Slow the Heck Down

I’ve been in the booth, doing my audiobook recording, and I’ve learnt so much already. It can all be summarised in two words, “Slow Down”. Just take some time and slow right down.

I was keen to get started, to just hammer this thing out and get going. Yeah, well that may work for writer’s block or when I’ve got a story in my head and I know what all the bits are. That’s typing. Typing doesn’t care about speed. If I make a mistake while typing, great, I’ll go back and correct it and move on. That’s not possible when it comes to recording audio.

In the booth, milliseconds count. I can’t stop and have a scratch midway through a sentence. Once I start speaking, I must continue until it’s time to stop. If my mouth is gummy and I choke and cough and mutter profanities, all of that is recorded. To cope, I’ve developed a mechanism and it involves, you guessed it, slowing down.

But first, a horror story: I gave the story my full attention. I put aside the day to do the recording of all the chapters (surely, it won’t take all day!) and locked myself in the booth. After chapter 3, my mouth was dry. OK, lunch, water, have a rest, get back to it. Maybe I’ll have a listen to see how it’s sounding. Hmm, no good. I’m mumbling and not speaking clearly, and talking too fast. Bother. OK, that just means I start again, and this time pay attention to how I sound as I’m talking (the headphones come in real handy at this point).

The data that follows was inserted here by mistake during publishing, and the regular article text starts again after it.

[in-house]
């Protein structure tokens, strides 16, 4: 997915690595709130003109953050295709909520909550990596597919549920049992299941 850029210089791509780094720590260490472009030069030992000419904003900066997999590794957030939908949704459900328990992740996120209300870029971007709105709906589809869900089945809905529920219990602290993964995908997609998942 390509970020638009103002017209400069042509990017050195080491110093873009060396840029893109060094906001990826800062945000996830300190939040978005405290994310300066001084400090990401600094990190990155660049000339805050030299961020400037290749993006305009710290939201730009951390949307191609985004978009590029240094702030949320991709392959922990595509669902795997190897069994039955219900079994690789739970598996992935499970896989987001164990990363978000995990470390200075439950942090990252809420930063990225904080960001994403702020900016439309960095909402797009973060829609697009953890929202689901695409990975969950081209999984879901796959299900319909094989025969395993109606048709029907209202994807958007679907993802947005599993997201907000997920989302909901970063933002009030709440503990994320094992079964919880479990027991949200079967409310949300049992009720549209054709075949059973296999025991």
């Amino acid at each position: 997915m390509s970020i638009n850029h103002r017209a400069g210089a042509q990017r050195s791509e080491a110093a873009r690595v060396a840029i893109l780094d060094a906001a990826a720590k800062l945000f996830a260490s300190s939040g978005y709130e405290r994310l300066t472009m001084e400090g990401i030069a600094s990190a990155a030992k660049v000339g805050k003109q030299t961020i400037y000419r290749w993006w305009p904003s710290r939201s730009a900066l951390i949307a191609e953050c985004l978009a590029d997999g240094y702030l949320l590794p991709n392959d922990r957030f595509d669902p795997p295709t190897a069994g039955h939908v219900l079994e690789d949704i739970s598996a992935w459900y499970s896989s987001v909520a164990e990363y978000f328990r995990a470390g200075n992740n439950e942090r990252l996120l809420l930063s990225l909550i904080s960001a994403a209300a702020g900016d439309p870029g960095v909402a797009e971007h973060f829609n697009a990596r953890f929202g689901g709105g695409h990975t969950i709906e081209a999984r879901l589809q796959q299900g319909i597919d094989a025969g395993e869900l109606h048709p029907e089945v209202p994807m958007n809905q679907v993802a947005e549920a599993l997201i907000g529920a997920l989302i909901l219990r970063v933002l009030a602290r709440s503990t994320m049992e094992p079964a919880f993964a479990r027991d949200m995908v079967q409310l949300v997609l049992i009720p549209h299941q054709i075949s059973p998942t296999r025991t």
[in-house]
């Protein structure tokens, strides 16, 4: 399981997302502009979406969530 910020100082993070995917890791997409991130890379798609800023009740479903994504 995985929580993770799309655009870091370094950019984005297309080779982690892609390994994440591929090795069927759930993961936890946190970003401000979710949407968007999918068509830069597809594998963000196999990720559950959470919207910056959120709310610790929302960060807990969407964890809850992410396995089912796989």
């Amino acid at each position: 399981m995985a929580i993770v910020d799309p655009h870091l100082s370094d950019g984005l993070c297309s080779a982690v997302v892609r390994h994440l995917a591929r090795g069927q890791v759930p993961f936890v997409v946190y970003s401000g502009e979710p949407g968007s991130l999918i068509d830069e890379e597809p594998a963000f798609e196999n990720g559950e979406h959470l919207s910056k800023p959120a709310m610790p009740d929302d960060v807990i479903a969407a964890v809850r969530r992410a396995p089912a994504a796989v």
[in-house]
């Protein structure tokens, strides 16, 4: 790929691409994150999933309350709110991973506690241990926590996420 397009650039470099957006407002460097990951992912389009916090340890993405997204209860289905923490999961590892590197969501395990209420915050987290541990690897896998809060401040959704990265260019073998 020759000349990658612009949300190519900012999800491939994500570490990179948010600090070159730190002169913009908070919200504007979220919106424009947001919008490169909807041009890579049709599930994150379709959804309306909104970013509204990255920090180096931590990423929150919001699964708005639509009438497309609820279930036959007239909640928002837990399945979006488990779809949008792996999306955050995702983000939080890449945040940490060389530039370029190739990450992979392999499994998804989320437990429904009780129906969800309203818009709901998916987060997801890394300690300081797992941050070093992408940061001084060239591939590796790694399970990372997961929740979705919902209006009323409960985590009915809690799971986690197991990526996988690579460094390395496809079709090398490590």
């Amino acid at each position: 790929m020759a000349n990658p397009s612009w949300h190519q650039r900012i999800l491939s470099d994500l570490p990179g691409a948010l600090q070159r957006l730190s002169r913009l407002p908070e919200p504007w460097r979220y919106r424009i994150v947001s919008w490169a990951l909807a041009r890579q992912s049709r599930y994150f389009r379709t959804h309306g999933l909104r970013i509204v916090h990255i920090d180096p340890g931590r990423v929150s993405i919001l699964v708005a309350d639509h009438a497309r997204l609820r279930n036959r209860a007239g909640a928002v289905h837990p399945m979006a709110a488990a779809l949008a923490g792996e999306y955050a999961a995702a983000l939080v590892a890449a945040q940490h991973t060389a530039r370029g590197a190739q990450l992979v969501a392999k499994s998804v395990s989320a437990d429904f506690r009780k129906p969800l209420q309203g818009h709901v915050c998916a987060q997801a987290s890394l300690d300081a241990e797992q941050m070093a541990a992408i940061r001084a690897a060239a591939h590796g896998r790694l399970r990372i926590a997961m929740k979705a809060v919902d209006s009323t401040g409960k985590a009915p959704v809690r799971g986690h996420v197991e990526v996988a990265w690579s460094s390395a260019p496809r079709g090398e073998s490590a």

I’m guilty, you see, of mumbling, of speaking (way) too fast, of dropping consonants and flattening vowels. Thing is, I’m not conscious that I do it, not until you play a video with me talking. I’ve been told many times, by many people, in many ways, “Jez, slow down.”

Start again. No probs, got three chapters done again by Joey o’clock, went to pick him up, came home and had a listen. Still no good. I’m still talking too fast and not clearly. Fine, I get it. Slow the heck down.

I worked into the night, persisting, cracking through the first couple of chapters (again). The next morning I came at it, ready to go, ready to speak clearly and slowly. I started early and got used to listening to myself as I spoke, correcting mistakes as I went, keeping a pace. By the afternoon, I had all chapters done. Perfect. Late lunch, but who cares? I clicked on the play button and died. Ba-bow. Bad news, Jez. The little microphone drop down in Audacity hadn’t been set to the studio mic, rather the internal computer mic.

I had been recording my voice, muffled and indistinct, from within the booth while the microphone on the laptop was outside the booth. There was nothing for it.

The entire day’s recording was utterly, unspeakably, useless.

If I had slowed down, taken the time to check the settings before and replay the clip after each chapter, I would have spotted it in the first hour and only lost a portion of my day. As it was, I was in a royally gloomy funk for the rest of the evening. I had lost a day’s worth of work, had a sore voice, a massive headache and nothing to show for it.

All this means I’ve gotten into a process when it comes to recording – turn on my computer outside the booth, plug in the mic, load up Audacity, make sure it’s on the right bloody microphone, sit down, lock the booth, get thirty seconds of silence and sip some water.

Then I breathe. I use my hand as a metronome. I listen as I speak and, if something doesn’t sound right, I correct myself and try again. Then I check on the chapter as soon as I’ve finished it. It’s slower, but it’s a whole lot better.

The NT-USB Microphone